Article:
Plastics break down in the sea and become “microplastics”, small enough to penetrate human lungs and even wombs, with microplastics recently discovered in human embryos.

We don’t fully understand the effects of ingesting plastic, but it’s believed that microplastics can cause health complications and even lead to early death in humans. 

How can I act on ocean pollution? 

Luckily, acting on ocean pollution starts with you – and there are plenty of easy ways you can help.

The easiest way to act on ocean pollution is to start being more conscious about your own plastic consumption, avoiding buying or using single use plastic items wherever possible. 

If you must use plastic, try to think of new ways to use the item at home afterwards before throwing it away or recycling it. 

Old yoghurt pots could become plant pots, for instance, or you could use old plastic bottles to make bird feeders. 

If this isn’t possible, always try to recycle your plastic items rather than throwing them away. You should check with your local authority what you’re permitted to recycle at home and what you might have to take elsewhere to recycle. 

Reducing pollutants in the cleaning or gardening products you use can also help reduce ocean pollution. Choosing non-toxic, non-chemical products will help avoid harmful chemicals entering the oceans in runoff. 

Avoiding fish in your diet – or ensuring fish you do buy is sustainably sourced – is another way to avoid contributing to ocean plastic and overfishing in the world’s seas. 

Beyond individual actions, you can also push for change on a wider scale. A number of businesses across the UK are signed up to the “Plastics Pact”, which is a voluntary target to eliminate single-use plastic and ensure all packaging is reusable or recyclable. 

If your local supermarket or shop isn’t signed up to this, you could consider writing to them or campaigning to encourage them to take part. 

Speaking with or writing to your MP to ask them to lobby the government is another way to push for change on a wider scale. The free “write to them” service offers an easy way to do this online.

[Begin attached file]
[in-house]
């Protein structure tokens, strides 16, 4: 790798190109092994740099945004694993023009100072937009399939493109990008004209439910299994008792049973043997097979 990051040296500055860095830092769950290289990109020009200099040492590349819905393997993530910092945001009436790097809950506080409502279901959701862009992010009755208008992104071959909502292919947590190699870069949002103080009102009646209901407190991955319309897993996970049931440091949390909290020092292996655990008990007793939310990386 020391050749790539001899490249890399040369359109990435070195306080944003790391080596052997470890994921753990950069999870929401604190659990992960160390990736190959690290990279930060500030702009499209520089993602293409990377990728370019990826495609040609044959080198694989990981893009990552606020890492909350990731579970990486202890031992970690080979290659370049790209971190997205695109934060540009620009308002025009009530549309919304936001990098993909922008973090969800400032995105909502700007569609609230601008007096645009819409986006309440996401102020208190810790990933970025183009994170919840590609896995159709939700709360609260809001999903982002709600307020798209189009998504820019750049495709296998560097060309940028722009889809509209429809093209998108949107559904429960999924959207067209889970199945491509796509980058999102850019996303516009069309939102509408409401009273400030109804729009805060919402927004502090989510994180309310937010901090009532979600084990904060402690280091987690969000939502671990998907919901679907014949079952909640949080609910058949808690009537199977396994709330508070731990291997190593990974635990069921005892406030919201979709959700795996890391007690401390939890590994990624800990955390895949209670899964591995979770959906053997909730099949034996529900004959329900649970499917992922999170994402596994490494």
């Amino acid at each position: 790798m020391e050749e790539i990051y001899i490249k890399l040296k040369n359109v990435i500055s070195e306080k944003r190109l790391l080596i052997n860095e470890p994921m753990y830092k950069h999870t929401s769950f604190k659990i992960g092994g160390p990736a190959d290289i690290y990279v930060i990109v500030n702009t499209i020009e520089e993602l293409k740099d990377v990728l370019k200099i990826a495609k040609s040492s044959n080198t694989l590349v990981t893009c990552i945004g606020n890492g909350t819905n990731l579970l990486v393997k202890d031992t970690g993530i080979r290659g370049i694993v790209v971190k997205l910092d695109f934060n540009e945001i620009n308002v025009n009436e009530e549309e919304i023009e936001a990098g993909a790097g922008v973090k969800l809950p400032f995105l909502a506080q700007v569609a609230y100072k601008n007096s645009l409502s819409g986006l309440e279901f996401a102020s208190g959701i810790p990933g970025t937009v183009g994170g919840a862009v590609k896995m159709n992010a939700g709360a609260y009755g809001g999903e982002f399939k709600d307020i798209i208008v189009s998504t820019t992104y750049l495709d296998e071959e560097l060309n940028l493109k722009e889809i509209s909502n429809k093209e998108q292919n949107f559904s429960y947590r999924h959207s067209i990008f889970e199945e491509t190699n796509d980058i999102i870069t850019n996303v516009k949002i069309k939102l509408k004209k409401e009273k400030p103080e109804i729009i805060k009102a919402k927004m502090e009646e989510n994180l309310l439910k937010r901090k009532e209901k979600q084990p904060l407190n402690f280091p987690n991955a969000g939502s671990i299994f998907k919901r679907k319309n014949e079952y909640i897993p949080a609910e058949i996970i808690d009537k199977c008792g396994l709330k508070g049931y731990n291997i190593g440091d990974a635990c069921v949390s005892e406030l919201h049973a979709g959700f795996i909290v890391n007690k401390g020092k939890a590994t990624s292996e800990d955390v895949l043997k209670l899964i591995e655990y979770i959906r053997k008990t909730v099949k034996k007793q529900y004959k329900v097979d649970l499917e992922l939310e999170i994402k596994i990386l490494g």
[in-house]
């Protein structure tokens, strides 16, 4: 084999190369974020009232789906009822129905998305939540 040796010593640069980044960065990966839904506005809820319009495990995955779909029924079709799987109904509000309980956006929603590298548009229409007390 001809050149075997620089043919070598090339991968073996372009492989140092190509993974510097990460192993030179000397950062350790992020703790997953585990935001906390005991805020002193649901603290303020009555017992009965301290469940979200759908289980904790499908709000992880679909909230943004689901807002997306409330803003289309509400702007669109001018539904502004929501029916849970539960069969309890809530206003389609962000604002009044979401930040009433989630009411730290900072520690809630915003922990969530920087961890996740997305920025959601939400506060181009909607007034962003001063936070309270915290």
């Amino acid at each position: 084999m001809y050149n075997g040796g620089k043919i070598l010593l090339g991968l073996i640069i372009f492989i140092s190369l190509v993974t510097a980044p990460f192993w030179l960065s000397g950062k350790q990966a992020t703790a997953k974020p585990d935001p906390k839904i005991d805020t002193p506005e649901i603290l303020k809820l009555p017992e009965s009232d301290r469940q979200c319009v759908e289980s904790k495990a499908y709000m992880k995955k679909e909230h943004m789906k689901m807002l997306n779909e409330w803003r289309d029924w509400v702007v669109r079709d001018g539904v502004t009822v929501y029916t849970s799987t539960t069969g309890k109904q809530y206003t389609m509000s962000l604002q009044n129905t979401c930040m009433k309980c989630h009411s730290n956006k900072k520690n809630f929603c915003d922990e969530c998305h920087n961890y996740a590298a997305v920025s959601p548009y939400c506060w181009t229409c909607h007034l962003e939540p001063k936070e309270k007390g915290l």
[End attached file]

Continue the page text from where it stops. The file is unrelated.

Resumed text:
The government is consulting on environmental targets, including targets on plastic pollution, until the end of June. They’re asking for people’s views on these targets and you can give yours at this link.

And, here are some more top tips from Raffi Schieir, director of the Prevented Ocean Plastic programme:

Rethink your food shop

Wasted food means all the energy, fuel and water that went into its production is lost and, as it decomposes in landfill, it also emits greenhouse gases which have a significant impact on climate change, causing heat to be trapped in our atmosphere. This means the oceans are absorbing more heat, causing an increase in sea surface temperatures and rising sea level.

You can limit food waste at home by planning meals in advance. Where possible, choose loose fruit and vegetables to avoid having spare items that you don’t need and won’t use. Factoring in some meat-free days is another great way to reduce your carbon footprint.

Keep our beaches clean

We urgently need to stop plastic pollution reaching our oceans and we can all play a part. Those lucky enough to live by the sea can take part in beach cleans, picking up litter before it can get into the waterways. You can head out on your own with a bin bag and spend half an hour litter picking, or why not take part in an organised group beach clean with a group like Surfers Against Sewage?

Whenever we visit the seaside, we can all play our part by making sure to take all our rubbish away with us and recycling it

Look out for the Prevented Ocean Plastic logo

Prevented Ocean Plastic is award-winning recycled plastic material made from waste plastic collected from coastal areas at risk of ocean plastic pollution. Choosing Prevented Ocean Plastic means you are stopping plastic from polluting the oceans and damaging the environment and wildlife. You’re reducing CO2 emissions by cutting the use of virgin plastic and are helping to ensure a reliable income for people working in developing countries.

You can spot products packaged in Prevented Ocean Plastic by looking out for its distinctive blue logo on pack.